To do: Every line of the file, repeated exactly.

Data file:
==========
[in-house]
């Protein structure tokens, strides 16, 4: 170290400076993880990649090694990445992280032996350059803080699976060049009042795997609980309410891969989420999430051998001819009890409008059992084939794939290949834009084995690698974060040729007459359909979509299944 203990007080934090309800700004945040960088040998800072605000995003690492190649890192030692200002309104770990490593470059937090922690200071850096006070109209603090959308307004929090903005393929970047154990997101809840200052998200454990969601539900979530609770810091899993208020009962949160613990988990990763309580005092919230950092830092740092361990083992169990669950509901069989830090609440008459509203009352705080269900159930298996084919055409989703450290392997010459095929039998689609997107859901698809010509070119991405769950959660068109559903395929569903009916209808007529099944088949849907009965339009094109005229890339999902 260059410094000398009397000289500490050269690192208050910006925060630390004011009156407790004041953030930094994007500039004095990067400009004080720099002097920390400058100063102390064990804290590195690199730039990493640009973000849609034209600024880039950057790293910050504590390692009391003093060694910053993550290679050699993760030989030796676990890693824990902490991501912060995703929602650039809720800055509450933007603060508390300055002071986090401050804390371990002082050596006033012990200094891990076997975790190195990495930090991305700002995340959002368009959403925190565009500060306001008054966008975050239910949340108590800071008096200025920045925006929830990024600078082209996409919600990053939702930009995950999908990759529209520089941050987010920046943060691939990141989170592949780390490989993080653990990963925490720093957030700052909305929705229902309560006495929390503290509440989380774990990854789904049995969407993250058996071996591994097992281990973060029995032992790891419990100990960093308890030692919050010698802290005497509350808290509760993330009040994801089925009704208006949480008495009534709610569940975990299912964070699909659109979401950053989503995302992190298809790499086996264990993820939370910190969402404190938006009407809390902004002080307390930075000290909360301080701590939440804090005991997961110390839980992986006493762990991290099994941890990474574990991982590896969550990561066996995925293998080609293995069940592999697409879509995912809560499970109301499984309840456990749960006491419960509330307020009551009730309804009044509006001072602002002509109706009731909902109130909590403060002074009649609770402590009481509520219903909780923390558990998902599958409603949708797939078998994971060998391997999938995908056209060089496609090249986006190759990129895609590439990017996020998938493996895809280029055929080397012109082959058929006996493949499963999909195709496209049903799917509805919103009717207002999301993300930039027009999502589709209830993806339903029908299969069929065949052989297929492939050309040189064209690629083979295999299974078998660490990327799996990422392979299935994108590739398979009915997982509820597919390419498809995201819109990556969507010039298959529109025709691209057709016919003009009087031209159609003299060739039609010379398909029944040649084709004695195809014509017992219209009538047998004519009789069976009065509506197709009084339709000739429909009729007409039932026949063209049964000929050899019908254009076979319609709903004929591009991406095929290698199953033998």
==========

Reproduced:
[in-house]
């Protein structure tokens, strides 16, 4: 170290400076993880990649090694990445992280032996350059803080699976060049009042795997609980309410891969989420999430051998001819009890409008059992084939794939290949834009084995690698974060040729007459359909979509299944 203990007080934090309800700004945040960088040998800072605000995003690492190649890192030692200002309104770990490593470059937090922690200071850096006070109209603090959308307004929090903005393929970047154990997101809840200052998200454990969601539900979530609770810091899993208020009962949160613990988990990763309580005092919230950092830092740092361990083992169990669950509901069989830090609440008459509203009352705080269900159930298996084919055409989703450290392997010459095929039998689609997107859901698809010509070119991405769950959660068109559903395929569903009916209808007529099944088949849907009965339009094109005229890339999902 260059410094000398009397000289500490050269690192208050910006925060630390004011009156407790004041953030930094994007500039004095990067400009004080720099002097920390400058100063102390064990804290590195690199730039990493640009973000849609034209600024880039950057790293910050504590390692009391003093060694910053993550290679050699993760030989030796676990890693824990902490991501912060995703929602650039809720800055509450933007603060508390300055002071986090401050804390371990002082050596006033012990200094891990076997975790190195990495930090991305700002995340959002368009959403925190565009500060306001008054966008975050239910949340108590800071008096200025920045925006929830990024600078082209996409919600990053939702930009995950999908990759529209520089941050987010920046943060691939990141989170592949780390490989993080653990990963925490720093957030700052909305929705229902309560006495929390503290509440989380774990990854789904049995969407993250058996071996591994097992281990973060029995032992790891419990100990960093308890030692919050010698802290005497509350808290509760993330009040994801089925009704208006949480008495009534709610569940975990299912964070699909659109979401950053989503995302992190298809790499086996264990993820939370910190969402404190938006009407809390902004002080307390930075000290909360301080701590939440804090005991997961110390839980992986006493762990991290099994941890990474574990991982590896969550990561066996995925293998080609293995069940592999697409879509995912809560499970109301499984309840456990749960006491419960509330307020009551009730309804009044509006001072602002002509109706009731909902109130909590403060002074009649609770402590009481509520219903909780923390558990998902599958409603949708797939078998994971060998391997999938995908056209060089496609090249986006190759990129895609590439990017996020998938493996895809280029055929080397012109082959058929006996493949499963999909195709496209049903799917509805919103009717207002999301993300930039027009999502589709209830993806339903029908299969069929065949052989297929492939050309040189064209690629083979295999299974078998660490990327799996990422392979299935994108590739398979009915997982509820597919390419498809995201819109990556969507010039298959529109025709691209057709016919003009009087031209159609003299060739039609010379398909029944040649084709004695195809014509017992219209009538047998004519009789069976009065509506197709009084339709000739429909009729007409039932026949063209049964000929050899019908254009076979319609709903004929591009991406095929290698199953033998």